"My computer has gone haywire," is a phrase that I frequently mutter when, once again, the machine seems to be doing things of its own accord. When someone or something is acting erratically, we often use the term "haywire" to describe the unexpected behavior, a term with an origin far from my little home office: the ranch. Farmers and ranchers use a particular type of wire for tying hay into bales and if the wire is not tied properly or if it comes loose, the wire is very difficult to control and often gets tangled in itself. While annoying if the rancher gets caught in the haywire, this experience can be deadly if a cow or horse gets entangled in the mess: in its effort to escape, it would be easy for the creature to break a leg. One who has gone haywire, then, is one whose behavior appears to be going every which way, just like that wire does (Mordock & Korach, p. 144).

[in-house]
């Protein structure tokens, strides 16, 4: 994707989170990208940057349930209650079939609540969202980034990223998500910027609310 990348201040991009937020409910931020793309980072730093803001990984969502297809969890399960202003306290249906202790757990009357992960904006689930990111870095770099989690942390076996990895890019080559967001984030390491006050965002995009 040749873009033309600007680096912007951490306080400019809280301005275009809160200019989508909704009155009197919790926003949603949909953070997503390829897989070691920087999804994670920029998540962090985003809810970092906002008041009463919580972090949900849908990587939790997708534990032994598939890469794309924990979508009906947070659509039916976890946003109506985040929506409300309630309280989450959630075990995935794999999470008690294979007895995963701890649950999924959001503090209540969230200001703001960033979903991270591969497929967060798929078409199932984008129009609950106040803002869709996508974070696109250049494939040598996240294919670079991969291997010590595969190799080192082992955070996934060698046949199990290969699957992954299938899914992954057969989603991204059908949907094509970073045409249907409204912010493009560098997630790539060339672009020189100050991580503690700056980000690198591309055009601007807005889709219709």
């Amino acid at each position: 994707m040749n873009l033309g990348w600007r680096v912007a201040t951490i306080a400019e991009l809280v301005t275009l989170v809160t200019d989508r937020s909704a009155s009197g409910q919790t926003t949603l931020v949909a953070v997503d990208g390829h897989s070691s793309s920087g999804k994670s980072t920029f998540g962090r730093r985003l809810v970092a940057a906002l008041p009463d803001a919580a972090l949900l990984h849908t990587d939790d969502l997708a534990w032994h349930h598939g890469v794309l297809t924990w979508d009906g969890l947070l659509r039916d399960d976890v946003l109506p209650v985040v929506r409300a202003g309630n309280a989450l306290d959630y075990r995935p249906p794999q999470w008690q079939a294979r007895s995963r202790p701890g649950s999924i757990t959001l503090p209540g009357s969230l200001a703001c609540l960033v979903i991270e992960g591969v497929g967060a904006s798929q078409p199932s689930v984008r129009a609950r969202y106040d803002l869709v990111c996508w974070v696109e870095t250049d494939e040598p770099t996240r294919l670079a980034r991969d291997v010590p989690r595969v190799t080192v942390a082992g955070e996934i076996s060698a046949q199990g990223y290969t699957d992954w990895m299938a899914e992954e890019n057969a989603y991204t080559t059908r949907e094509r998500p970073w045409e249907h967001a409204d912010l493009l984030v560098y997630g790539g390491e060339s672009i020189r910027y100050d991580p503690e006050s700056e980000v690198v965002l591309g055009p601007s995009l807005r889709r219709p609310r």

Let's continue to examine how some of our phrases originated with those animals that frequently wandered around the yards of our forebears. Horses have given us a number of unique phrases that might never have come into existence without that beast of burden (e.g., "dark horse candidate," "horse play," etc.). We might say that a person is "all balled up," meaning he/she is confused or embarrassed or otherwise unable to function effectively (perhaps in the pre-haywire state of mind). While this meaning for the phrase is no older than about 1880, the phenomenon of being "all balled up" goes back much further. When the winter snows begin to melt, young men's minds might be affected by "Spring fever," but their horses may suffer from a more serious malady; bits of snow, partly melted and then refrozen into little icy balls, get stuck in the animals' hooves, causing them both discomfort and often an inability to gain a sure footing on the ground. As a result, they might fall and get entangled with another horse in the team - "all balled up" (Funk, p. 117).